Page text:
The herd appeared to be back to normal this afternoon, following yesterday’s shenanigans. I’d like to think this image shows Waynetta apologising for yesterday’s madness, but it doesn’t! She is licking the wax from my cotton jacket with that sandpaper-like tongue of hers. I’m not at all keen on being licked by cattle, the rasp of their tongues on my skin is akin to the screech of fingernails being drawn over the surface of a blackboard to me – it makes my flesh creep.
I was asked again today about what happens to the marsh cattle when the temperature drops below freezing. People get worried when they see the cattle out in freezing temperatures, or being soaked with freezing rain. The Shetland and Belted Galloway cattle living all year round on Wilden Marsh can withstand temperatures down to around -40 degrees Centigrade, as long as they have enough to eat, and they have water shedding coats. So we don’t need to worry about the marsh cattle being outside in Kidderminster’s winter weather.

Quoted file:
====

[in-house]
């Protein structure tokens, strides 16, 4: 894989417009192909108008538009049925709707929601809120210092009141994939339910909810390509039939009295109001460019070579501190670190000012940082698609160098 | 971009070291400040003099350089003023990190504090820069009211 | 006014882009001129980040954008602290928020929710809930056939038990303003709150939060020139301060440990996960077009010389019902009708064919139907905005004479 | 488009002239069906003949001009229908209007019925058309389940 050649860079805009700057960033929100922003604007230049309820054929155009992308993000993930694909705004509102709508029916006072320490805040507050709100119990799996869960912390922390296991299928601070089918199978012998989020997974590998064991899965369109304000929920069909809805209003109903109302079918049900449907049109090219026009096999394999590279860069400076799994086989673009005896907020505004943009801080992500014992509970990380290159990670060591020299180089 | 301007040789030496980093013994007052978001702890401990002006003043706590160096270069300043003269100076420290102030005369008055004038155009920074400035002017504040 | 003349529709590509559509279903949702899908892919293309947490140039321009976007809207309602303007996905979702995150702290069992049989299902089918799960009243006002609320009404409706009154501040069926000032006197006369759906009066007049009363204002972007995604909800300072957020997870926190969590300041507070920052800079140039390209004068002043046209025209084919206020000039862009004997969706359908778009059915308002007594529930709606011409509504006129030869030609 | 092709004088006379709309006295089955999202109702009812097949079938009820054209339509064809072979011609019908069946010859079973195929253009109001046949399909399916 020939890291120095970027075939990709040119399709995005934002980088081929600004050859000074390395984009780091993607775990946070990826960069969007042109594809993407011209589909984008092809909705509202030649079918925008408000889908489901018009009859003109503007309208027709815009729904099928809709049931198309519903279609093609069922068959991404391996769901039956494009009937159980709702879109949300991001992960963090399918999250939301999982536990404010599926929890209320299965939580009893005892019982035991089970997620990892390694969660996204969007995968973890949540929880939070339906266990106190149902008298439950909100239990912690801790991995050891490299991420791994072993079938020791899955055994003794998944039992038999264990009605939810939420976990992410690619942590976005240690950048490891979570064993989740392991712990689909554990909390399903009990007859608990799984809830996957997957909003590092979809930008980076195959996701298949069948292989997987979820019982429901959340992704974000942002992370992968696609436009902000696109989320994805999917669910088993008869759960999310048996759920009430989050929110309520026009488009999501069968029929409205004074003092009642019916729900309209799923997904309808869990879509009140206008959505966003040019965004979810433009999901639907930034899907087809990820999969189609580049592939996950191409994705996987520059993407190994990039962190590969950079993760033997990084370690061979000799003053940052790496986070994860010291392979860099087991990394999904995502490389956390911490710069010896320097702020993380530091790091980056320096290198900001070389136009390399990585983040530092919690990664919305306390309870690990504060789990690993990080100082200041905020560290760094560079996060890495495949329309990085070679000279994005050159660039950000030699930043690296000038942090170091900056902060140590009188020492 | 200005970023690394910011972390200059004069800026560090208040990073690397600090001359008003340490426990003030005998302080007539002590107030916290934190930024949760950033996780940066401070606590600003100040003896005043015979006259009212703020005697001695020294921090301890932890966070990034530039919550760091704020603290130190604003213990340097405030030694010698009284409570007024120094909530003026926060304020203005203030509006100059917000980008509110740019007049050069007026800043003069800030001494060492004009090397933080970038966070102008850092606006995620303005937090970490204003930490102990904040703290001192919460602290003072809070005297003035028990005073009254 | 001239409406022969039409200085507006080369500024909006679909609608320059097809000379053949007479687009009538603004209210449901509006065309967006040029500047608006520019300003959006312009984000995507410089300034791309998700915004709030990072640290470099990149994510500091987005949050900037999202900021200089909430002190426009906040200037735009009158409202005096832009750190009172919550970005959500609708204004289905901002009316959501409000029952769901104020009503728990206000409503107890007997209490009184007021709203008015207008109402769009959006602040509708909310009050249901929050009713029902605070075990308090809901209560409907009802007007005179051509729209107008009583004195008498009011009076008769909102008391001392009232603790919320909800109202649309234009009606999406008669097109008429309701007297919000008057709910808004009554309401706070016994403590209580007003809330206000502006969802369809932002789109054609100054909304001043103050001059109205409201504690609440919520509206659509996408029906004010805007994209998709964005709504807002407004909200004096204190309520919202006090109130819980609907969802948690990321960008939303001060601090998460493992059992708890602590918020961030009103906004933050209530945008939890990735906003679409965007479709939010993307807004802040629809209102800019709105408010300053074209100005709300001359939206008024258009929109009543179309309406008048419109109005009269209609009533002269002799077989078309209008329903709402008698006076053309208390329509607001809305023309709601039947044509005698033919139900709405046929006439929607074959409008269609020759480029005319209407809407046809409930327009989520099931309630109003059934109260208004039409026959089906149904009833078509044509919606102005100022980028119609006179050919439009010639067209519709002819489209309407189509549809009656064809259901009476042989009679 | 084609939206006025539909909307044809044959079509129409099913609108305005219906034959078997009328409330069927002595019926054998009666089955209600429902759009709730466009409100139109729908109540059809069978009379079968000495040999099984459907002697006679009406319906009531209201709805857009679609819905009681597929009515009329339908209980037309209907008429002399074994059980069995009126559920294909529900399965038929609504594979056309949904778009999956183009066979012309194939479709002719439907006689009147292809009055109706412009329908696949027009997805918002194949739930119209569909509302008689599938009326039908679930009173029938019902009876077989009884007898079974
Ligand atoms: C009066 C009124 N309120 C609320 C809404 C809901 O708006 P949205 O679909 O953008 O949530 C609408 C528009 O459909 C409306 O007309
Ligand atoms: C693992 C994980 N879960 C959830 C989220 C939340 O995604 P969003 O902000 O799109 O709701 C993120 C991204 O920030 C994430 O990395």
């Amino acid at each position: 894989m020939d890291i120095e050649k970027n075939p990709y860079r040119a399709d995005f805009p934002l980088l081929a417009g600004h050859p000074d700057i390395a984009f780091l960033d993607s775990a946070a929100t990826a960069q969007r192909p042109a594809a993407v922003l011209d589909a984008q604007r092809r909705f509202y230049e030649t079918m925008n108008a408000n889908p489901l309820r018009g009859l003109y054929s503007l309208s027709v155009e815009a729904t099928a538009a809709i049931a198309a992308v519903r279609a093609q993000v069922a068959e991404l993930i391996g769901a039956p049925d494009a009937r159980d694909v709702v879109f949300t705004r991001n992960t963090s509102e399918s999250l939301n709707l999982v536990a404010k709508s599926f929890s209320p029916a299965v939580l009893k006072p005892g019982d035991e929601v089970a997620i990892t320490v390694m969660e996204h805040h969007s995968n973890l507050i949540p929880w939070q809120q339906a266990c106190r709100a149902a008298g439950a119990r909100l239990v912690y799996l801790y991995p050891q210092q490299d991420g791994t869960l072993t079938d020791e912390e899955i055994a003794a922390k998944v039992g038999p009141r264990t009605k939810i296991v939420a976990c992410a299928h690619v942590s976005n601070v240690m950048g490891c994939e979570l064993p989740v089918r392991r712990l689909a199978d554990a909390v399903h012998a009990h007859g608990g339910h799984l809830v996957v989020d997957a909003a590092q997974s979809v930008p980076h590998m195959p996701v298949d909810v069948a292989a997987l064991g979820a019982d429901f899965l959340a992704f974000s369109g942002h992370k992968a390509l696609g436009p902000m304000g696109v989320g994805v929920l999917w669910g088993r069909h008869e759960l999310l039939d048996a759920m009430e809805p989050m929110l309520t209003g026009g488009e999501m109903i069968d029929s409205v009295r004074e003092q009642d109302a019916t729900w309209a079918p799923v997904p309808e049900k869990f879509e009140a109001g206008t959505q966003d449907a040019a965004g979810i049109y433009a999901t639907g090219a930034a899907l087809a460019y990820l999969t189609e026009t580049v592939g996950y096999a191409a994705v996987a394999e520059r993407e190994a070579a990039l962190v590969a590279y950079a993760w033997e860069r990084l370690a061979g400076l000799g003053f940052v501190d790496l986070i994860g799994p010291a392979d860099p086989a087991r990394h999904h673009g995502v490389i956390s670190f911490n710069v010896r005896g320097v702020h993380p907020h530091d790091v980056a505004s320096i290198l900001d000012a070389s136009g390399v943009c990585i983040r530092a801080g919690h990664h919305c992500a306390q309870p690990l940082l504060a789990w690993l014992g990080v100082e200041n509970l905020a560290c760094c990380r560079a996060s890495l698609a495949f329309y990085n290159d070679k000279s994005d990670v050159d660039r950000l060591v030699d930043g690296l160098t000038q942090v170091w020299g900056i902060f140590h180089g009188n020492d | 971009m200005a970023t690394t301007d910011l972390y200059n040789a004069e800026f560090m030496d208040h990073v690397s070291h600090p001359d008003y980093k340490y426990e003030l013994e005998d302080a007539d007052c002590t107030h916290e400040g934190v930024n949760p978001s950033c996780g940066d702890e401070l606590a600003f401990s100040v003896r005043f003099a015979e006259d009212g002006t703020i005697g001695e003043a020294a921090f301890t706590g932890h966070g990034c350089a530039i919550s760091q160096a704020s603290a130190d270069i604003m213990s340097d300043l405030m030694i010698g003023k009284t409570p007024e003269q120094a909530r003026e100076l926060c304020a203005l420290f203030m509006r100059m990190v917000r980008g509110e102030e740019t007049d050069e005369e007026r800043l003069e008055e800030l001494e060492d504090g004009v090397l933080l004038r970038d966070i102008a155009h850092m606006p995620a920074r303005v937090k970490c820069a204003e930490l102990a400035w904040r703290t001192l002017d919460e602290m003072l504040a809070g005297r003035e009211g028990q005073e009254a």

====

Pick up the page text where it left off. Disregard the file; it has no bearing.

I wouldn’t be worried about the cattle feeling cold until I see foxes and deer shivering.